Bloglovin

Follow on Bloglovin

Friday, July 19, 2013

Common Core Language Standard 1 - Grade 3 Resources

Good old grammar! College and Career Readiness Anchor Standard for Language 1 (CCRA.L.1) asks students to "demonstrate command of the conventions of standard English grammar when writing or speaking." The Common Core State Standards delineate exactly what each grade level should teach/learn. Since the standards are so detailed, my blog will feature helpful resources for third, fourth, and fifth grades on different days. We'll start with Grade 3.

L.3.1a tells us that third graders must learn five parts of speech. It reads, "Explain the function of nouns, pronouns, verbs, adjectives, and adverbs in general and their functions in particular sentences."

To introduce each of these, why not use the Words Are Categorical series by Brian P. Cleary? I have been talking with the librarian at my school about purchasing the series, which includes titles like I, You, and Don't Forget Who: What Is a Pronoun? and Quirky, Jerky, Extra Perky: More About Adjectives, as digital books so we can display them (larger than life!) Mr. Cleary also has a fun website that goes with these books.

For high-tech direct instruction, try PowerPoint presentations, like these from seller Linda du Plessis on Teachers pay Teachers (which also include worksheets):



Everyone knows that practice makes perfect. Like many of us, Bouncing through 3rd Grade, integrates parts of speech into her morning meeting with an organized schedule. Kids like fun and games, so activities like Noun-Verb Sorting (Multiple Meanings A) from Looks Like Language are always a hit.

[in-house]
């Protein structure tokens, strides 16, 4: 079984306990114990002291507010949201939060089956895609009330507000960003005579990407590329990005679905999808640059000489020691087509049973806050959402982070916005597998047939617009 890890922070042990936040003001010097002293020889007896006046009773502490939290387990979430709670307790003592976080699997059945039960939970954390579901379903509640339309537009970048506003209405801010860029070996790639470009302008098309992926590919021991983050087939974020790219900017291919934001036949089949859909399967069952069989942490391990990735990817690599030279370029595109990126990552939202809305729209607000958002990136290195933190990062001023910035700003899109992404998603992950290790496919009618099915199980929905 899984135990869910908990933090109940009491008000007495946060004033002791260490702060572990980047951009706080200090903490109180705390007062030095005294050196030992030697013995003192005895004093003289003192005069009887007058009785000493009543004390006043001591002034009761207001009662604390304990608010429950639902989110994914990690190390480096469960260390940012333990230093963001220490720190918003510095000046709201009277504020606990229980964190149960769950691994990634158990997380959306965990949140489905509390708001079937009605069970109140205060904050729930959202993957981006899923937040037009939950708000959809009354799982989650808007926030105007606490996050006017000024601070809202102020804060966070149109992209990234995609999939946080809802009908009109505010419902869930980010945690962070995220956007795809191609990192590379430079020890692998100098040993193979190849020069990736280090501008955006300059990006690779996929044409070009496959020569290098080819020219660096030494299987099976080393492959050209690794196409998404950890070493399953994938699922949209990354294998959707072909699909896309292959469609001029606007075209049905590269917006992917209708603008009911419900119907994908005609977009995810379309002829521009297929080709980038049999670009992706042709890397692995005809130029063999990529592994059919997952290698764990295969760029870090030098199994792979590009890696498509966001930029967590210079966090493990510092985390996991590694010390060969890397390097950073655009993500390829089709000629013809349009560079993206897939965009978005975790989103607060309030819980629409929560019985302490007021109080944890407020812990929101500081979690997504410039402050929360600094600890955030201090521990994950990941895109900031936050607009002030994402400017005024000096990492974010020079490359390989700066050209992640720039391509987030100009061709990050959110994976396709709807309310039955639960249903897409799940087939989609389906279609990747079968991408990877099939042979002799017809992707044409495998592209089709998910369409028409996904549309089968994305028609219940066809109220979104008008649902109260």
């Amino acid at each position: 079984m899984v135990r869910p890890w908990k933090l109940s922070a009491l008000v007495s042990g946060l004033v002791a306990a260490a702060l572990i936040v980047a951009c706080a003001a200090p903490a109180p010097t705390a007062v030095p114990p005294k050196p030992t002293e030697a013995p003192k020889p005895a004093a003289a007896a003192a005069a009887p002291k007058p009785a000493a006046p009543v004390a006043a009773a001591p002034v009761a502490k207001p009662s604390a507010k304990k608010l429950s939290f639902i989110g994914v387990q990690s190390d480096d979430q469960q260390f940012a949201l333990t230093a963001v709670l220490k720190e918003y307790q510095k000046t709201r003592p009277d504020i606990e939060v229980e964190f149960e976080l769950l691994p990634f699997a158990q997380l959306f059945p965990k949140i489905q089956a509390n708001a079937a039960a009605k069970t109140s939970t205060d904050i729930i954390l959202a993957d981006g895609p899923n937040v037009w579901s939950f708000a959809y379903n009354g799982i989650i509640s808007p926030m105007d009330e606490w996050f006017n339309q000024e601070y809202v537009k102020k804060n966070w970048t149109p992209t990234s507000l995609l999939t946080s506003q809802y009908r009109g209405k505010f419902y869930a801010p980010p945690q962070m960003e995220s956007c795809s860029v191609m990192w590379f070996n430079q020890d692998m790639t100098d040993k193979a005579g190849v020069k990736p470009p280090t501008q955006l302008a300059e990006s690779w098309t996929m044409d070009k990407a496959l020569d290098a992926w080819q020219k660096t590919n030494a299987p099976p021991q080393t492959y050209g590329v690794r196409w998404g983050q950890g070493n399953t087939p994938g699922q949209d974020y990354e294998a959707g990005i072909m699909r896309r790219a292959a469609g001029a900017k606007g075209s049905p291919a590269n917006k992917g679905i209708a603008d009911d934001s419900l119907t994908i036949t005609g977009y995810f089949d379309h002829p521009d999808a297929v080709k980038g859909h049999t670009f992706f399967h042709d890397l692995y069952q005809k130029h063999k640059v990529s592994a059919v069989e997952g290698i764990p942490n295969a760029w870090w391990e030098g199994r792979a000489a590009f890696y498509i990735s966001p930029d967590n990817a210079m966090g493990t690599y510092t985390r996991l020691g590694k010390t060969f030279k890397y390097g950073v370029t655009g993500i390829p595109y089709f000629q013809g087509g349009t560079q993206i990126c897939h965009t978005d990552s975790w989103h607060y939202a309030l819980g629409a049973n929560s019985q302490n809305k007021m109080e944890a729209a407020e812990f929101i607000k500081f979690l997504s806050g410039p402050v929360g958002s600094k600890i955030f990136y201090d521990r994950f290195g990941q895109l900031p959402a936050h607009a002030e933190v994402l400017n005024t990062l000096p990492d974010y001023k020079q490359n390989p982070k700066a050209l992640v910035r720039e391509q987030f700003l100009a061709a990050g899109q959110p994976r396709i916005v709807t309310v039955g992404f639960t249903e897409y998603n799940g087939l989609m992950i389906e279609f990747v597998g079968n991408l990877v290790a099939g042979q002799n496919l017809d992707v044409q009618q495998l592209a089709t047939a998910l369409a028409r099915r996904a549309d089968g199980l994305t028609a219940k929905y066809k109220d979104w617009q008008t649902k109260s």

From my blog title, you know that I'm a bit more traditional. I like compacting my instruction of parts of speech by diagramming just one sentence per day. This handy parts of speech sheet from Scholastic makes a great student reference tool in my classroom. For extra practice, I have found parts of speech worksheets at English for Everyone and Have Fun Teaching.

The last step in the learning cycle is assessment. Quizzes, like these on adjectives and verbs from Linda du Plessis, provide quick checks of specific skills. Or, if you want the whole shebang, Teaching and Tapas has created a third grade assessment that includes each and every Common Core language standard.